California's current fiscal strength is poised to pay big dividends for transportation and housing investments around the Bay Area and across the state. The $300 billion-plus budget agreement announced Wednesday by state legislative leaders for the upcoming 2022-23 fiscal year directs more than $10 billion in projected surplus funds to advance a range of transportation priorities plus an additional $1.6 billion to help meet many of the state's longstanding housing affordability challenges. Gov. Newsom is expected to sign the budget into law by the end of this month.
"The Legislature has come together on a budget agreement that will truly put California’s wealth to work for all," said East Bay state Sen. Nancy Skinner, who chairs the Senate Budget and Fiscal Review Committee.
The agreement's $10.9 billion transportation package includes new investments in public transit, freight movement, bicycle and pedestrian improvements, and climate adaptation projects. The budget agreement commits roughly half of this money for investment in the new fiscal year that begins July 1, with the remaining half to be distributed over the following three years.
Among the additional housing investments in the new budget agreement are $700 million to complete construction financing packages for new projects that already are fully approved and entitled; $200 million for a new Community Anti-Displacement Acquisition Program to help keep lower-income families in their existing homes; $350 million for the CalHOME program that provides grants to public agencies and nonprofit organizations for assistance to first-time homebuyers and for rehabilitation assistance; $50 million for down-payment assistance to first-time homebuyers; $100 million for the Joe Serna, Jr. Farmworker Housing program; $50 million to help finance the construction of more accessory dwelling units (ADUs); and $150 million over two years to continue the Veteran Housing and Homelessness Prevention program established in 2014 by Proposition 41.
"When spending plans are responsible and include robust reserves, we can plan for the future," said Assembly Budget Committee chair Phil Ting, whose district includes parts of San Francisco and northern San Mateo County. "Our budget agreement not only addresses the critical needs of today by supporting residents and small businesses still struggling from the pandemic, but it also ensures our state remains an economic force for generations to come with one-time infrastructure investments."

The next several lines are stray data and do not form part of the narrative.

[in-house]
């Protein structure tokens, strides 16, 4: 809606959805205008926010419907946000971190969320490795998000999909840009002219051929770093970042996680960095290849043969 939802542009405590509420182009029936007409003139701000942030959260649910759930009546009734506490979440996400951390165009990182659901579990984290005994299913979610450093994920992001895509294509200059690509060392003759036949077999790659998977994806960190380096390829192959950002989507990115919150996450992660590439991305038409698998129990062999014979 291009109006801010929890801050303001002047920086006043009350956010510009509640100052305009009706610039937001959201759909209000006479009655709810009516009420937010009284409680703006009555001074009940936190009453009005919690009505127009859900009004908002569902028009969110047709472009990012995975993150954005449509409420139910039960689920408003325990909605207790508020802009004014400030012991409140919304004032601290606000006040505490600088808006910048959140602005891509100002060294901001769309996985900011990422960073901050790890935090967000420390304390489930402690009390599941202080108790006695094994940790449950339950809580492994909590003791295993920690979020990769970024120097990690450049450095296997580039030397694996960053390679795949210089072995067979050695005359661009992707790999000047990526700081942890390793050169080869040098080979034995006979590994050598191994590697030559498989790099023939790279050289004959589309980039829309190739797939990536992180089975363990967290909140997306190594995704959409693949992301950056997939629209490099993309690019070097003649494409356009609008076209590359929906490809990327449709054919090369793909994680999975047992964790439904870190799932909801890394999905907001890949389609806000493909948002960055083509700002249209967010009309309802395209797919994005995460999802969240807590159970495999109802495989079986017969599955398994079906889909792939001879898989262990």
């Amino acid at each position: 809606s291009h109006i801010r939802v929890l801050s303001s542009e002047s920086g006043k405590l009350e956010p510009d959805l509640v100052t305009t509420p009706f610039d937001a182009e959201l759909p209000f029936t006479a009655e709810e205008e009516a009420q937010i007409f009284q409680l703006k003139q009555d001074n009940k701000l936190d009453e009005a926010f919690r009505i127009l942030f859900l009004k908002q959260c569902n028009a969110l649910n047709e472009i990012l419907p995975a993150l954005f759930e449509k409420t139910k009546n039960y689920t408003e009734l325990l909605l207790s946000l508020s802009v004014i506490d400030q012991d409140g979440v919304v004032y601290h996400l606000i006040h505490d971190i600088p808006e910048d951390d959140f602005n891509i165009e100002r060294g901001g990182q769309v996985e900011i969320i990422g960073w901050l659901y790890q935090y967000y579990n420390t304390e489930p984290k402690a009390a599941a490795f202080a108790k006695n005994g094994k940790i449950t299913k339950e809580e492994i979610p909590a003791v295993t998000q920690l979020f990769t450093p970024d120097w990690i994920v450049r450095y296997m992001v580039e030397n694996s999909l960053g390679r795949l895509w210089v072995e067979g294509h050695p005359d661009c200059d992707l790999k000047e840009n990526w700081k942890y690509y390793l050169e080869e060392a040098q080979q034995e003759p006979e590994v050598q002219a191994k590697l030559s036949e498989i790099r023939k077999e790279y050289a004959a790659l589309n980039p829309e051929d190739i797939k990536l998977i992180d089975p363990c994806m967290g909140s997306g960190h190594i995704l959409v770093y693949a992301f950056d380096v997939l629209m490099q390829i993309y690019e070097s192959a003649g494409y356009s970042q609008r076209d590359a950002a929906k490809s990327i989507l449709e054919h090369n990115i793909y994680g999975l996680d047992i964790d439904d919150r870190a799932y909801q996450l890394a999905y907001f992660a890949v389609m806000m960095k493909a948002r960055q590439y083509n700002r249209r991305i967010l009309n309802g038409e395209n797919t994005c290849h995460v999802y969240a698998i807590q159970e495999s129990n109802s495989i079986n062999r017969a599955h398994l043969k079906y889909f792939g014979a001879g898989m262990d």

Using state budget dollars to maintain, modernize and extend California’s transit networks also makes the most of federal money, as each state dollar qualifies California transit agencies for additional funds from federal programs. In the Bay Area, the Legislature's new budget deal could help fill critical funding gaps facing such high-priority projects as the ongoing electrification of the Caltrain corridor; the BART extension from Berryessa through downtown San Jose to Santa Clara; upgrades to BART’s core to improve reliability and speed through the transbay tube. These are all projects with existing federal commitments at risk without supplemental funding.
Caltrain's nearly complete electrification project is the first U.S. initiative of its kind in decades, designed to improve the customer experience, increase train service, set the framework for California’s High Speed Rail network and help the state meet its ambitious climate goals. The six-mile BART extension in Silicon Valley will be the largest single public infrastructure project ever constructed in Santa Clara County, creating unprecedented regional connectivity, speeding travel times, reducing transfers, and helping make the most of future High-Speed Rail.
BART’s Transbay Core Capacity project will accommodate a 30 percent increase in train frequency between San Francisco and the East Bay. The project includes additional railcars, a new communications-based train control system, a new rail storage yard and additional traction power substations to make more more frequent service feasible.
The new state funds could help accelerate two other regional transit priorities pursuing federal funds: extending the Caltrain corridor from its current San Francisco terminus at Fourth and King streets to the downtown Salesforce Transit Center; and Valley Link, a new commuter rail project that aims to connect the existing Dublin/Pleasanton BART Station to San Joaquin County with an initial station in Mountain House. The new budget deal also may help the Bay Area meet the herculean task of converting its existing diesel bus fleet to zero-emission vehicles by 2040, especially if items like facilities upgrades and fueling/charging infrastructure — as well as new buses — are clearly made eligible for funding.